KRYSTIE LEE YANDOLI, REPORTER, ROLLING STONE: They said that a lot of their mistreatment comes from the top. So the alleged behavior from Fallon trickles down to their managers and so on and so forth.


They spoke to me a lot about these -- what they called Jimmy's good days and what they called Jimmy's bad days and his mood kind of dictating the vibe of the whole day, of the whole show. You know, snapping a crew members and not having a lot of patience with people.


MATTINGLY: In a statement, NBC told Rolling Stone they are investigating the matter, adding "As is always the case, we encourage employees who feel they have experienced or observed behavior inconsistent with our policies to report their concerns so that we may address them accordingly."

HARLOW: Senate Democrats responding to President Biden's sinking poll numbers. How they are downplaying concerns, next.


SEN. ELIZABETH WARREN (D-MA): Voting for President Biden is going to be about preserving our democracy.

SEN. JOE MANCHIN (D-WV): I think the people basically have spoken loud and clear they're not happy with the two choices.



MATTINGLY: Senate Democrats are reacting to President Biden's plummeting poll numbers and worries about his age. A new CNN poll shows Biden's approval rating sinking to 39 percent. But the poll also shows there is no clear leader in a hypothetical Trump-Biden matchup.


CNN's Manu Raju is live for us on Capitol Hill -- with Manu. And Manu, it's always interesting in these moments to talk to Democrats on Capitol Hill. You talk to all of them all the time. What were you hearing yesterday?

MANU RAJU, CNN CHIEF CONGRESSIONAL CORRESPONDENT: Yeah, a variety of things. There was a lot of frustration that they believe that President Biden is not getting the credit that they believe he deserves from the first two years when they passed a slew of legislation -- economic legislation that simply a lot of Americans simply are not giving him credit for or not feeling the effects of just yet given the time it takes to implement these measures.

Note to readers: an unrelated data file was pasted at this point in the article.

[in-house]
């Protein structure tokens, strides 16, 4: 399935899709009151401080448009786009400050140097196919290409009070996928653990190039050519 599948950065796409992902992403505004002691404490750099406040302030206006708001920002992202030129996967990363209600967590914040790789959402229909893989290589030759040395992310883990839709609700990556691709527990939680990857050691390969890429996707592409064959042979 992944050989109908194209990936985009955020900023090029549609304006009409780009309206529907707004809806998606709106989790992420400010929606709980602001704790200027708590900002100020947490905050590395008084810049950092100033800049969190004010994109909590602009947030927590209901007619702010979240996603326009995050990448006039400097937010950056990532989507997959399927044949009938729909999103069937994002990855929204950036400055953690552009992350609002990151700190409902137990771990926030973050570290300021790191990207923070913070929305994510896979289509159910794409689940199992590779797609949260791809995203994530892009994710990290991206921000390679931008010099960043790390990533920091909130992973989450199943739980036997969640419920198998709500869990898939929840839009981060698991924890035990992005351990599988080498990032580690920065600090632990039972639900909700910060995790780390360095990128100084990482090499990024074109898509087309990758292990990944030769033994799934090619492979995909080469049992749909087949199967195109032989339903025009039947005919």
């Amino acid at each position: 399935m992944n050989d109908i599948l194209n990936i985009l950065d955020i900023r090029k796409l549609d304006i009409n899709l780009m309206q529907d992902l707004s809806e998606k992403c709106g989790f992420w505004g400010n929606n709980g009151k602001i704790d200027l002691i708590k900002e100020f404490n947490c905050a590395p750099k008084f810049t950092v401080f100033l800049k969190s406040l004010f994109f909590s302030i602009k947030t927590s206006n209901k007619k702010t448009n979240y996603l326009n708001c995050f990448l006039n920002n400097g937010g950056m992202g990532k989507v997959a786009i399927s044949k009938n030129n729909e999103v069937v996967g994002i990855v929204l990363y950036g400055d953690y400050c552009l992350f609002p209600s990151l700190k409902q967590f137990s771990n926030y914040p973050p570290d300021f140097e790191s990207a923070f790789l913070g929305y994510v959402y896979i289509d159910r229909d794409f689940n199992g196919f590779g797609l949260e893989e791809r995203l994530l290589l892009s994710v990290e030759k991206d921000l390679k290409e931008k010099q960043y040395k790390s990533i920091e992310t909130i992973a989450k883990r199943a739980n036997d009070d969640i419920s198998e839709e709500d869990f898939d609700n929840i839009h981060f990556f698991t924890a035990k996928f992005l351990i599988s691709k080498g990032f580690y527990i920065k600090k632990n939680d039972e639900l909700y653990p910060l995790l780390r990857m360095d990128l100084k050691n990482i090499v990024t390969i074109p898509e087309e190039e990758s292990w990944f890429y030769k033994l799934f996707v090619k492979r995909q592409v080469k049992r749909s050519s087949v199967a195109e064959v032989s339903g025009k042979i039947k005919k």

Also, calls for President Biden to intensify his messaging. To talk about those accomplishments and try to draw a firmer contrast with Donald Trump.

But there was also a belief that once the general election takes shape, assuming Donald Trump is the Republican nominee, that will be enough to juice Democratic turnout and juice Democratic enthusiasm. That's how some senators put to me yesterday.


WARREN: Voting for President Biden is going to be about preserving our democracy, and I think a lot of Americans are going to show up to do that.

MANCHIN: ): I think the people basically have spoken loud and clear they're not happy with the two choices.

SEN. RICHARD BLUMENTHAL (D-CT): The more the better in terms of pushing that message and making the American people aware of President Biden's achievements. Yes, more aggressive earlier and more widely I think is the right way to go.

SEN. MARK KELLY (D-AZ): We have about 14 months until an election. Improve our infrastructure, climate. Bring down the price of prescription drugs. I think he's got a strong record to run on.

RAJU: Is he a benefit for you being on the ticket this year?

SEN. JON TESTER (D-MT): I don't know, you know?


RAJU: And that last comment from Sen. Jon Tester, one of the most vulnerable Democrats here and who needs President Biden to do a little bit better in the polls in order to help in that very -- in the very red state of Montana, but indicating that he plans to run his campaign separately from President Biden.

And you also heard in that clip, of course, Joe Manchin. I asked him about whether he is still toying with that idea of a third-party bid -- an Independent bid. And again, continued to play coy about that and his intentions about whether he'd run for reelection in the red state of West Virginia next year -- Phil.

MATTINGLY: Two big questions, Manu Raju. Thanks, buddy -- appreciate it.

RAJU: Thanks.